Unfortunately, the last few collections of Leiber's epic series cannot measure up to his earlier stories. In this volume, he once again refrains from the short, punchy stories which won him fame. Instead, he writes a single slow-going, bloated story originally released in chapters, which means Leiber is constantly reminding us what we're reading and what happened.As we chart the ebb of Leiber's once-voracious imagination, each book has less semblance of plot, moving sluggishly between unimportant problems and convenient solutions. Leiber's heroes have grown older and settled down, but even so, he doesn't provide us anything new to carry the plot to take the place of their lost derring-do.A charming portrait of their dotage might have been an amusing and satisfying conclusion to our heroes' lives, but we don't get that. Instead, we get more of Leiber's fetishism, meaning allusions to orgies, whole-body shaving, awkward euphemisms for anal sex, and even some teen lesbian teasing. He does momentarily ask us to consider what The Mouser and Fafhrd's relationship might have been, if they were more than friends, but this brief aside hardly balances the otherwise one-sided sexuality.We also get more of his poetry, which isn't pretty, though I was taken aback by the way he dropped in the four-letter words. I don't mind such good Anglo-Saxon language, but it didn't make his awkward verse any more palatable.If he seemed like Pratchett in the former volume, this one has taken a half-step into sex farce. Unfortunately, a sex farce is not something that should be done halfway.Little remains of the bold characterization or striking language that marked the height of his talents. The growing cast of undifferentiated characters (including a gaggle of sexy teen girls) muddles about the dull, cold island trying to solve a problem whose source is never clear and whose solution provides little in the way of a conclusion.The simplest definition of plot may be 'things happen', but woe to the author who takes that too literally. Leiber's early stories are some of the most delightful, imaginative, and varied in the genre, but the latter are mere shades, faltering in a mummer's dance of a glory that they cannot recapture.My List of Suggested Fantasy Books

Joseph Panno

God awful. This series has sadly gone way off track. The two main characters are practically nothing resembling what made me like them in the first place, the story itself is weak, the supporting characters are boring but the worst is how deviant parts of this book are. Mentions of pedophilia and damn near outright porn: it reads like it was written by a lecherous old man. A big disappointment.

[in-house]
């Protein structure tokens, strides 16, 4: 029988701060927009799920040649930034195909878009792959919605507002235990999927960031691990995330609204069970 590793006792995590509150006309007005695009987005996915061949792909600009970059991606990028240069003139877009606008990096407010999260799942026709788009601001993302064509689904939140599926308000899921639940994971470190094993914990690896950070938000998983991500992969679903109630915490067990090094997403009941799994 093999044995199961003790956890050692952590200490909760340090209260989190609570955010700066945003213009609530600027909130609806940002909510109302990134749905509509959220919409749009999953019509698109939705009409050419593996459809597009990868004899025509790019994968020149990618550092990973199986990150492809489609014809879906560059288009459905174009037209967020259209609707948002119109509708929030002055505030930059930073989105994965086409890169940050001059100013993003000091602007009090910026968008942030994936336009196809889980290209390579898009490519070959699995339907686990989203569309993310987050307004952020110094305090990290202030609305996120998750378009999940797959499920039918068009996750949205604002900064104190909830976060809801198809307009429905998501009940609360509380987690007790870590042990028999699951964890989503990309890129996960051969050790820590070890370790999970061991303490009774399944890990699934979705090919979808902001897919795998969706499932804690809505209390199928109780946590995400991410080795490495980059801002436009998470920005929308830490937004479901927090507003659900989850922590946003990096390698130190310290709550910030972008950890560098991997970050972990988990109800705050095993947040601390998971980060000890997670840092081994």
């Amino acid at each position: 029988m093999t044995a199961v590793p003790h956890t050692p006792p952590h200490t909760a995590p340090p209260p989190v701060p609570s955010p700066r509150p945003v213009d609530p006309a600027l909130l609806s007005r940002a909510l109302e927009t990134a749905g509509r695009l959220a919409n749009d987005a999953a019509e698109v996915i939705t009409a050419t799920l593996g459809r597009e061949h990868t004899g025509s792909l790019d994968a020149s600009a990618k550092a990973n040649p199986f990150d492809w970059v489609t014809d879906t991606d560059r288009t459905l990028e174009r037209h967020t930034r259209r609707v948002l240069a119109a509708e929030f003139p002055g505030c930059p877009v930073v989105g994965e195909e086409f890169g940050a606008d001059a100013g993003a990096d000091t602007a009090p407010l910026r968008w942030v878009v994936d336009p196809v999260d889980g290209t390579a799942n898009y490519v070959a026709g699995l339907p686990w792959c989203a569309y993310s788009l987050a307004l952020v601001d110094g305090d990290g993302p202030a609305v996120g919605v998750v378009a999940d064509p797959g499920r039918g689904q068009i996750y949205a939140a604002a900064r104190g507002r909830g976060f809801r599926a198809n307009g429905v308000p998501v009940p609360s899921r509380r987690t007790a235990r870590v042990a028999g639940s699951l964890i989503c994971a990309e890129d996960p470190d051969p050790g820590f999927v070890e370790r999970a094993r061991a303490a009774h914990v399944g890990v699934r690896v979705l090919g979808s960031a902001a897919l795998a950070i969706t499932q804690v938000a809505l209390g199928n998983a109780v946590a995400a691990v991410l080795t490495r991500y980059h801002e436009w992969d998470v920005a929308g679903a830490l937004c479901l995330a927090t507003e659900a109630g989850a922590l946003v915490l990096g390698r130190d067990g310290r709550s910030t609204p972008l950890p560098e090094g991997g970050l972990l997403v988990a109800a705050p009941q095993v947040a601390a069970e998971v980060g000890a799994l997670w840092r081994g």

Newton Tio Nitro

No sétimo e último volume da saga de Fafhrd e o Gray Mouser, o surrealismo toma conta das aventuras da dupla. As histórias ganham cada vez mais surrealismo, em detrimento do aspecto épico e sujo das primeiras histórias da dupla mais famosa do gênero de Espada e Magia (a partir dessa resenha, vou usar esse termo para falar de Sword and Sorcery).O livro contém as seguintes histórias “Sea Magic” (1977), “The Mer She” (1978), “The Curse of the Smalls and the Stars” (1983) ,”The Mouser Goes Below” (1987, 1988). As três primeiras histórias são muito boas, com “The Curse of the Smalls and the Stars” se sobressaindo por sua originalidade intercalando uma maldição dos deuses em cima da dupla com a perseguição de dois assassinos vindos de Lankhmar.Já a última história, apesar da originalidade da premissa (o Mouser sofre com uma vingança de um deus e começa a afundar pela terra), é mais uma desculpa para uma série de cenas de voyerismo e eroticismo, que apesar de bem escritas, não são o que eu esperava para a última história da dupla.Erotismo e sexo são bem presentes em toda a saga de Fafhrd e o Gray Mouser, e de certa forma, escritas com mais “literariedade” e humor do que outros autores de Espada e Magia. Mas em “The Mouser Goes Below”, o Lieber exagerou na maluquice. Mesmo assim, entendi a noveleta como uma meditação sobre a mortalidade, com Mouser vivenciando a realidade de maneira incorpórea e refletindo sobre sua vida (especialmente as mulheres com que ele se envolveu).Analisando os sete volumes, impressiona a imaginação sem limites de Lieber, seu senso de humor e o modo como caracteriza seus personagens. Fafhrd e o Gray Mouser são muito bem construídos, são daqueles personagens que se imortalizam, independente das histórias que participam.Fica a recomendação, parte da leitura obrigatória para os fãs de Espada e Magia.E agora, como parte desse desejo de conhecer os textos mais influentes e fundadores da tradição da Espada e Magia, estou começando a leitura coleção de 3 volumes da editora Del Rey com TODAS as histórias originais do Conan escritas pelo Robert E. Howard. Os volumes são vol.1 The Coming of Conan the Cimmerian, vol.2 The Bloody Crown of Conan e vol.3 The Conquering Sword of Conan.Depois de ler os contos picados, finalmente vou poder ler todos os escritos do Tio Howard sobre o bárbaro doidimais. E juntando isso com a leitura dos quadrinhos do Conan da Darkhorse (saga de 2003-2008, que é muito fiel aos originais do Tio Howard), é mergulho na era Hiboriana, depois de ter viajado pelo mundo de Newhon, de Lankhmar.